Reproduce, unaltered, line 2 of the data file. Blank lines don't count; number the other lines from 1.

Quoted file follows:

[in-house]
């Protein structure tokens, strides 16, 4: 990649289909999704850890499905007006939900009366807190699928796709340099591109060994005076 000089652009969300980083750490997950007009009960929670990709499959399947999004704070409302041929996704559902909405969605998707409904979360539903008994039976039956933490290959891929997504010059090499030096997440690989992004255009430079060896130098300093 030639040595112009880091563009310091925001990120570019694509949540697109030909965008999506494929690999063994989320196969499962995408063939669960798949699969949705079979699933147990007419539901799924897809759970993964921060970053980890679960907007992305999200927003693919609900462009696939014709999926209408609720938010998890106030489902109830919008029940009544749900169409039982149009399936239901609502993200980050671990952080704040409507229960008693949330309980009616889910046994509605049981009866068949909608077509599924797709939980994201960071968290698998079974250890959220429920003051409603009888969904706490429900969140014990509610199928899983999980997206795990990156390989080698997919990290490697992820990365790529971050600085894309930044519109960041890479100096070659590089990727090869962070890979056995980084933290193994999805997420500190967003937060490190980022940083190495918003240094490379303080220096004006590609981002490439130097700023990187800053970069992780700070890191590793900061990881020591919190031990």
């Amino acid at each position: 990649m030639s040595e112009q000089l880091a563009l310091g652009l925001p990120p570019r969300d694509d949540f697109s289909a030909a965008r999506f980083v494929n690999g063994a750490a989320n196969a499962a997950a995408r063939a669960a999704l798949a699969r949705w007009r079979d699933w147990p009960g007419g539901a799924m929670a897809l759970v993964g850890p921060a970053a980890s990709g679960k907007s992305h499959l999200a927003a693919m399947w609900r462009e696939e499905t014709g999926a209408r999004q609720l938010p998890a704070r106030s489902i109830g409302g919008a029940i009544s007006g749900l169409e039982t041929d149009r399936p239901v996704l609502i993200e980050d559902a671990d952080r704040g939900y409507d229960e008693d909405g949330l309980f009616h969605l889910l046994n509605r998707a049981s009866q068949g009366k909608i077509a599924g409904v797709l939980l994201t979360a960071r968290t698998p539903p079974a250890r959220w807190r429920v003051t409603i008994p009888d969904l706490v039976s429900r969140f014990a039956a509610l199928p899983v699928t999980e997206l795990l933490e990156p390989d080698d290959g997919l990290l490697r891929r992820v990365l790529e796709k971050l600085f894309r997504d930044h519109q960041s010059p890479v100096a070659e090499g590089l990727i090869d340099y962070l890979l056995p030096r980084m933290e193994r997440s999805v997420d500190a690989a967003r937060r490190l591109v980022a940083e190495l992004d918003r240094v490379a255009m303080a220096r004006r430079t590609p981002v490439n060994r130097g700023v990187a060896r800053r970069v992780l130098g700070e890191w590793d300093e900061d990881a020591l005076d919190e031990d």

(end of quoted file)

């Protein structure tokens, strides 16, 4: 990649289909999704850890499905007006939900009366807190699928796709340099591109060994005076 000089652009969300980083750490997950007009009960929670990709499959399947999004704070409302041929996704559902909405969605998707409904979360539903008994039976039956933490290959891929997504010059090499030096997440690989992004255009430079060896130098300093 030639040595112009880091563009310091925001990120570019694509949540697109030909965008999506494929690999063994989320196969499962995408063939669960798949699969949705079979699933147990007419539901799924897809759970993964921060970053980890679960907007992305999200927003693919609900462009696939014709999926209408609720938010998890106030489902109830919008029940009544749900169409039982149009399936239901609502993200980050671990952080704040409507229960008693949330309980009616889910046994509605049981009866068949909608077509599924797709939980994201960071968290698998079974250890959220429920003051409603009888969904706490429900969140014990509610199928899983999980997206795990990156390989080698997919990290490697992820990365790529971050600085894309930044519109960041890479100096070659590089990727090869962070890979056995980084933290193994999805997420500190967003937060490190980022940083190495918003240094490379303080220096004006590609981002490439130097700023990187800053970069992780700070890191590793900061990881020591919190031990």